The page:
Published at: 2/3/2017 10:21:13 AM
With a hive of construction activity going on in many state capitals, a growing number of properties are being sold off the plan. It’s a purchase option that gives buyers a range of valuable advantages. But along with the pluses there are downsides to consider. Here’s what to weigh up.
In a rising market, buying off-the-plan can be a masterstroke. You’re committing to a property at today’s prices and, if all goes well, by the time the development is completed the place will have risen in value providing a rapid capital gain.
However, the reverse can also happen. If values weaken, off-the-plan buyers can be left paying more for the property than necessary.
The only way to avoid this downside is by thoroughly researching the market to make an assessment of how it is likely to behave. Bear in mind, the longer the time to completion, the harder it is to estimate how property values will move.
Valuable stamp duty concessions are often available with off-the-plan purchases. Check with the government revenue office in your state or territory to know just how much you could save on duty – don’t just rely on information provided by the developer.
A 10 percent deposit will usually secure an off-the-plan property. Once this is paid, off-the-plan buyers have a window of opportunity to ramp up personal savings and this can mean taking out a smaller home loan with less to repay each month.
Buying off-the-plan means committing to a property you cannot physically inspect, and the display suite could differ in layout, size and finishes from the apartment you’re signing up for.
Carefully check the specs outlined in the sale contract for your apartment. There is no guarantee they’ll match those in the marketing material. Ask lots of questions about finishes and fittings like blinds, curtains, tiles and carpets to get a clear idea of what you’re buying.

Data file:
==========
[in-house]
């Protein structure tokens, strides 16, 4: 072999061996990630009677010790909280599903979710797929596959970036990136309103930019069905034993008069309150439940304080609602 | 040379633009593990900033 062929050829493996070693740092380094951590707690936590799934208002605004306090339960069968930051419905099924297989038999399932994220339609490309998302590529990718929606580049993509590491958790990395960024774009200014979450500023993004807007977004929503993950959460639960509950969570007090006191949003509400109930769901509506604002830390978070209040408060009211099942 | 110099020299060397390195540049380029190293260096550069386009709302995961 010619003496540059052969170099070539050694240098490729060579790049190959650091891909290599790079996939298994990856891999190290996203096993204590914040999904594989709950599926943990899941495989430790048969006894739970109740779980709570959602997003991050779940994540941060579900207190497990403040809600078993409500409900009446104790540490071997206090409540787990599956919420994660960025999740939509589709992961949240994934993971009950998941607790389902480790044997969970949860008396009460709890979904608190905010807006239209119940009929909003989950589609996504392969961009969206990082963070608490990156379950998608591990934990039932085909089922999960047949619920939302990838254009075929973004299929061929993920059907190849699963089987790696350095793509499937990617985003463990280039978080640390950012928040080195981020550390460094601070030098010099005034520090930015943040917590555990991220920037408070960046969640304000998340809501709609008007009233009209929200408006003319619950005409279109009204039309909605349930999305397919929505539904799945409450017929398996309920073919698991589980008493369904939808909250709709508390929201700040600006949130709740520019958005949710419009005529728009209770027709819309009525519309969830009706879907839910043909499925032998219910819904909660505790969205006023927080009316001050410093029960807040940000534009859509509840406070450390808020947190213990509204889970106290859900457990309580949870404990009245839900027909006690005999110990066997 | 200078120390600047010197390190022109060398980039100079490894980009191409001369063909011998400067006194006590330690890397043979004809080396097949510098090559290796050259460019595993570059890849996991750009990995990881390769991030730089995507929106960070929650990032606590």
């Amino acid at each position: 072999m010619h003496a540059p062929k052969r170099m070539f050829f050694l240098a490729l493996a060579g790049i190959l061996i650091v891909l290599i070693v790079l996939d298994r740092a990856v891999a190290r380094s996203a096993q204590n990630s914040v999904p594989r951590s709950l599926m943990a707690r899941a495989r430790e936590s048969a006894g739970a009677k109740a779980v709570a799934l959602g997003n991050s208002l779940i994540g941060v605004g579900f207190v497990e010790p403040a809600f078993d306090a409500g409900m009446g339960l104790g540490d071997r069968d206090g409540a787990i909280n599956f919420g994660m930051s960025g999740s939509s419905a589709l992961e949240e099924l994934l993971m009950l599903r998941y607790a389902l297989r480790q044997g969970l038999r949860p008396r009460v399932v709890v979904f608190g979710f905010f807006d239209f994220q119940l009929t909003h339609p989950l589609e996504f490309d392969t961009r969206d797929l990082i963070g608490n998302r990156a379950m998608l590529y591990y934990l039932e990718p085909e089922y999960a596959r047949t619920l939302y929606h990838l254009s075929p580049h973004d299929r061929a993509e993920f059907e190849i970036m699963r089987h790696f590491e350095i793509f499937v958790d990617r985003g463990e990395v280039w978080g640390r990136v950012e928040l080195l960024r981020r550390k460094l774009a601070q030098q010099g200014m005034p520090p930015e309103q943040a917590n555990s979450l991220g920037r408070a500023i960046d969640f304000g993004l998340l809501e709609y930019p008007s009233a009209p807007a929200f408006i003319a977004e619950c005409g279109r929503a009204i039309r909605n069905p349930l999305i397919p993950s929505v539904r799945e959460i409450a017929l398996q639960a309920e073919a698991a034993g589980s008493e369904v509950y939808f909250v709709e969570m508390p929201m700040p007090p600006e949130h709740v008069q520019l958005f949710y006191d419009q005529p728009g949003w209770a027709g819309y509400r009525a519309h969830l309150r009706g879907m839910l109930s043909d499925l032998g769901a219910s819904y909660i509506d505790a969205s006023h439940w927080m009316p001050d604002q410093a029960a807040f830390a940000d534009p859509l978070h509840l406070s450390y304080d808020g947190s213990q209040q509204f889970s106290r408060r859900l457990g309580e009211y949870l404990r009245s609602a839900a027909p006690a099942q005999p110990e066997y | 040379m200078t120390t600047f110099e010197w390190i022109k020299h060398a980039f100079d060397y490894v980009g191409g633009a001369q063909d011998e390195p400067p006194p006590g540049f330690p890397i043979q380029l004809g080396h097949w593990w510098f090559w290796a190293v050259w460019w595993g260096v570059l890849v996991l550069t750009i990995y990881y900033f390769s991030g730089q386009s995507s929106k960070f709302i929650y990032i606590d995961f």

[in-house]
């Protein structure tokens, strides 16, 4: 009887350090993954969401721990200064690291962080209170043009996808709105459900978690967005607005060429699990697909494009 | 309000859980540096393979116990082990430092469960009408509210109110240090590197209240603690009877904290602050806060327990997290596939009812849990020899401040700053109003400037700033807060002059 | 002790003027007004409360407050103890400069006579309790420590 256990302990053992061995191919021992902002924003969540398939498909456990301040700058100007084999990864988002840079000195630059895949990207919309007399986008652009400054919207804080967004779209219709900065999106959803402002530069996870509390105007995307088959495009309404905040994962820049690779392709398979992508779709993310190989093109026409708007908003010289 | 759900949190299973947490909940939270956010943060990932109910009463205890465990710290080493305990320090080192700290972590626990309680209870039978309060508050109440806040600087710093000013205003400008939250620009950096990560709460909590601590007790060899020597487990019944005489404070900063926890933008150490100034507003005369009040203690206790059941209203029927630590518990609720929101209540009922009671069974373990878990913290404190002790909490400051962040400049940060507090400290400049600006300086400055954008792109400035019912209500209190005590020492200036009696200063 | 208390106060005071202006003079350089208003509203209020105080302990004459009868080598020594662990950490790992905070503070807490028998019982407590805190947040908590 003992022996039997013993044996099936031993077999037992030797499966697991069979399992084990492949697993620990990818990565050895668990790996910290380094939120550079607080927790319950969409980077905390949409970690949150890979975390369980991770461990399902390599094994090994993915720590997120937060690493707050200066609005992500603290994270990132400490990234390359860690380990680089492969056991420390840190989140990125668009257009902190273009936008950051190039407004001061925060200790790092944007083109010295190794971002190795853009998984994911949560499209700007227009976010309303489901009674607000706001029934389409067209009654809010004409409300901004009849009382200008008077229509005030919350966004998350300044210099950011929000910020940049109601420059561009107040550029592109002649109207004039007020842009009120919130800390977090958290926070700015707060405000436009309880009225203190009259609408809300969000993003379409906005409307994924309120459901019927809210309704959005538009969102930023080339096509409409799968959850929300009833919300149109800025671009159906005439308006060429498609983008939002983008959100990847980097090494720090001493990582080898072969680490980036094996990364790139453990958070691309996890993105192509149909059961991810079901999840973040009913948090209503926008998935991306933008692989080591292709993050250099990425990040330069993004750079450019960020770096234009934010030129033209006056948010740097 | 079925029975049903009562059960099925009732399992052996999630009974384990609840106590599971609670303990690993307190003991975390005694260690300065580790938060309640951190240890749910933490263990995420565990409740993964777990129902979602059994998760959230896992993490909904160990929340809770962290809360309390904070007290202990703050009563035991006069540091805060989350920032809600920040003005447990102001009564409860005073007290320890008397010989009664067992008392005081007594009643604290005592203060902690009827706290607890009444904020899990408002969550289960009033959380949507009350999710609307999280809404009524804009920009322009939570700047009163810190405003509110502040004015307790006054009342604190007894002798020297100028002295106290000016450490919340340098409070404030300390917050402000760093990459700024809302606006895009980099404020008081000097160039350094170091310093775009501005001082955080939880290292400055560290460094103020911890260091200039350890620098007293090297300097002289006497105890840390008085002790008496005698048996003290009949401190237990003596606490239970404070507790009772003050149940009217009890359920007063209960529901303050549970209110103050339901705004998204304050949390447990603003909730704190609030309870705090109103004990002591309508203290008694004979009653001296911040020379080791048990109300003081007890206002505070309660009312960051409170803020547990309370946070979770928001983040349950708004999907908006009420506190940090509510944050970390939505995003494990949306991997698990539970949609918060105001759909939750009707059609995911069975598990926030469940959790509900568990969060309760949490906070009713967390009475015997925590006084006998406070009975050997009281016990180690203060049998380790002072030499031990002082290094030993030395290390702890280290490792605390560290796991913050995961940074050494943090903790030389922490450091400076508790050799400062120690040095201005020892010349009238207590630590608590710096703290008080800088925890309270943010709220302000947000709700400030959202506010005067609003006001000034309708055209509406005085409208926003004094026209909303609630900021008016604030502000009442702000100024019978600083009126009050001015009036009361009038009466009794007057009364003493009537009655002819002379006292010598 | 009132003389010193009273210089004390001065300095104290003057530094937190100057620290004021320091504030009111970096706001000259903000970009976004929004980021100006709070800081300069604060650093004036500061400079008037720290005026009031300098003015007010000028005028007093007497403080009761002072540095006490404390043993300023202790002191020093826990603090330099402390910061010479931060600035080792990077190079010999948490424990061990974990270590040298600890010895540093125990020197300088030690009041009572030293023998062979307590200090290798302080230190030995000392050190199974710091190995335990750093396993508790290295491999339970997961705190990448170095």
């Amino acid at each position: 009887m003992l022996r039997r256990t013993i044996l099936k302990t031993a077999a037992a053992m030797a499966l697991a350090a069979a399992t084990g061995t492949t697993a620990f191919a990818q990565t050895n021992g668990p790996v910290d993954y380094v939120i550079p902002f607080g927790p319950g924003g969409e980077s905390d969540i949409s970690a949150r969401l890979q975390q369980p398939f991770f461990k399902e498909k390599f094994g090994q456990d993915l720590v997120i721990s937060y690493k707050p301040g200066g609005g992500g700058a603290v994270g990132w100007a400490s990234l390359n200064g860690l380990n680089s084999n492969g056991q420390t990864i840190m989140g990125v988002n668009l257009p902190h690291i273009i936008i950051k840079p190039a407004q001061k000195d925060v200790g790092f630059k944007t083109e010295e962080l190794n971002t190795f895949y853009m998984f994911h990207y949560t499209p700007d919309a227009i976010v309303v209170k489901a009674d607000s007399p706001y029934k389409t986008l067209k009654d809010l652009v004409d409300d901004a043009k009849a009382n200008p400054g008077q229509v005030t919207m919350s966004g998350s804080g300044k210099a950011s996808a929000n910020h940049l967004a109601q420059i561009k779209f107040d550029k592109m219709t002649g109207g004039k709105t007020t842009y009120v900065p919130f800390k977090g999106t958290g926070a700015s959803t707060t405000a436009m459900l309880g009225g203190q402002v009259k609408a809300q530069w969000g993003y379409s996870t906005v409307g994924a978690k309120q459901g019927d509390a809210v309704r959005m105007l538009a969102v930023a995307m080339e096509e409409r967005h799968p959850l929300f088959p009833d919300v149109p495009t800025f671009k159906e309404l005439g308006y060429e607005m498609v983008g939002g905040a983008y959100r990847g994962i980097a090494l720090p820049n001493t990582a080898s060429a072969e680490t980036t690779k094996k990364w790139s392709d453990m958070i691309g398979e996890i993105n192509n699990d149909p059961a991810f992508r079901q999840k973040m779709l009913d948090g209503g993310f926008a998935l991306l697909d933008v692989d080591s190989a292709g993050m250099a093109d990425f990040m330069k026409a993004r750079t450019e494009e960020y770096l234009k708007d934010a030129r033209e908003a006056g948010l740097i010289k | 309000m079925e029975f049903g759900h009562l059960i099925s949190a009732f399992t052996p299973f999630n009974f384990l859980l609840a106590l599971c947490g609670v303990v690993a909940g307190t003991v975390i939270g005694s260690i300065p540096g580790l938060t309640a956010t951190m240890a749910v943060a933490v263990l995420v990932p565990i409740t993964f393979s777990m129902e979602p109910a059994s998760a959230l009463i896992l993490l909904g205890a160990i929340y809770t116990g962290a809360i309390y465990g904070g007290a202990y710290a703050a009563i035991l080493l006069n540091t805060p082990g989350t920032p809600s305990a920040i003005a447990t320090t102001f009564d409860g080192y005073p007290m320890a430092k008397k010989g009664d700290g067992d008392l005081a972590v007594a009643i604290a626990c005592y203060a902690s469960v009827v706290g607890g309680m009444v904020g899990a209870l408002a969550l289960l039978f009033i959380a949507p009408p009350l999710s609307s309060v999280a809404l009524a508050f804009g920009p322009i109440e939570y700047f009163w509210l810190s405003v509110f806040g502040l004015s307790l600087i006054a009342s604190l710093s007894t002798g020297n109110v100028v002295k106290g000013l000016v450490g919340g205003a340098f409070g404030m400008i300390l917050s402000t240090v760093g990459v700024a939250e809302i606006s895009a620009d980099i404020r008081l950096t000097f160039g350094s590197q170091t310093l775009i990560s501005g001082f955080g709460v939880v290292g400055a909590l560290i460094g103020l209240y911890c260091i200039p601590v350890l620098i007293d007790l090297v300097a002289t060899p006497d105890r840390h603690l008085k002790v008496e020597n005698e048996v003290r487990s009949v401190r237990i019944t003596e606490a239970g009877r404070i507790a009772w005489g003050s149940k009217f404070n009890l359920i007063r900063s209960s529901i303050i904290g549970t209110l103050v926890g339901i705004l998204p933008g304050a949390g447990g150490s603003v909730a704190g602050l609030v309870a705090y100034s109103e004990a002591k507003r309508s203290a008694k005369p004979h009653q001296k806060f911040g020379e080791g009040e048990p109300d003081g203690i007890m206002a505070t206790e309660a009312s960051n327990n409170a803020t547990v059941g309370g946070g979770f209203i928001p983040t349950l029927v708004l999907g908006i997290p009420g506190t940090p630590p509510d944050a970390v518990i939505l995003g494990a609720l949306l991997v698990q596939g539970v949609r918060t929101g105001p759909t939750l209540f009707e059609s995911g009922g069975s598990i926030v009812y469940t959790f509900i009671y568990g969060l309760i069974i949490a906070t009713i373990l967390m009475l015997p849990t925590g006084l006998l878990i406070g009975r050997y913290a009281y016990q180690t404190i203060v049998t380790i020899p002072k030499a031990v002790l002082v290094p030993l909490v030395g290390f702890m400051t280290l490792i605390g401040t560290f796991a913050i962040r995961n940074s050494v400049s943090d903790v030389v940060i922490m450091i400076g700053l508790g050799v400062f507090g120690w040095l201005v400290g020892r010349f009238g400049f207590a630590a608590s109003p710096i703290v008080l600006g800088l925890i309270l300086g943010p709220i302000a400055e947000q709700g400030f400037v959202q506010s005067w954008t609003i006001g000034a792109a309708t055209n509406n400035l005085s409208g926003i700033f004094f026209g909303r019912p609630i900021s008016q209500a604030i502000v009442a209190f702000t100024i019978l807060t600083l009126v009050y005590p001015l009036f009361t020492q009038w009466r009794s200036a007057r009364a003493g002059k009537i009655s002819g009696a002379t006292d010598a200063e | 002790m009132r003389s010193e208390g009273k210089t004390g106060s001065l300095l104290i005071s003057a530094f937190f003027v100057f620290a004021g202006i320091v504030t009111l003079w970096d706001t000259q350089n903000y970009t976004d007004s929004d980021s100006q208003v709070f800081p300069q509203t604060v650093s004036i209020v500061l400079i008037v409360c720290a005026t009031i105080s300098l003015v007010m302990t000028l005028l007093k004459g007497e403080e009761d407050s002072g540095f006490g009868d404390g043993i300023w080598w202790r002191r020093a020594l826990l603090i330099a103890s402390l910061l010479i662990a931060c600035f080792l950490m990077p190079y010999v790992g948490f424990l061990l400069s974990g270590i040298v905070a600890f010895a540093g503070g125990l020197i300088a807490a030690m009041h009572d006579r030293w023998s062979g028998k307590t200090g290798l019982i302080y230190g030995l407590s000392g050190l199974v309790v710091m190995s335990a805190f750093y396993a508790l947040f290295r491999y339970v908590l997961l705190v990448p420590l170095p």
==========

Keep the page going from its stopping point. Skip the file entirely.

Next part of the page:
Consider the outlook of your apartment also. Will it be in the shadow of a far larger building for much of the day? Will the bedroom look directly into the office block next door?
Resist the urge to sign on the dotted line until you’ve had the contract of sale thoroughly checked by a solicitor or conveyancer. Off-the-plan contracts are usually more complex than for established homes – often with clauses that favour the developer. Your legal adviser can explain any clauses of concern.
On a property that hasn’t even seen the excavators arrive, you could be looking at an extended time to completion. A lot could change in that timeframe. Think carefully about anything that could impact your ability to complete the purchase further down the track. Even if you no longer want the property, you’re still committed to buying it, and bailing out can be costly.
Opting for properties backed by an established developer with a blue chip reputation doesn’t just make it more likely the end product will be high quality. If the developer becomes insolvent at any stage during construction you’ll be in a long line of other creditors trying to get your money back.
Sticking to reputable developers also provides the opportunity to check out completed developments by the same company to see how well they have stood the test of time.
When it comes to buying an apartment, size really can matter. Many lenders shy away from, or ask for a bigger deposit on, very small apartments – typically studio units with less than 50 square metres of floor space. Similarly, specific purpose apartments like student accommodation can be subject to stricter lending requirements. The key is to speak with your lender before you start looking at off-the-plan properties to know whether the type of apartment you’re considering falls outside normal lending conditions.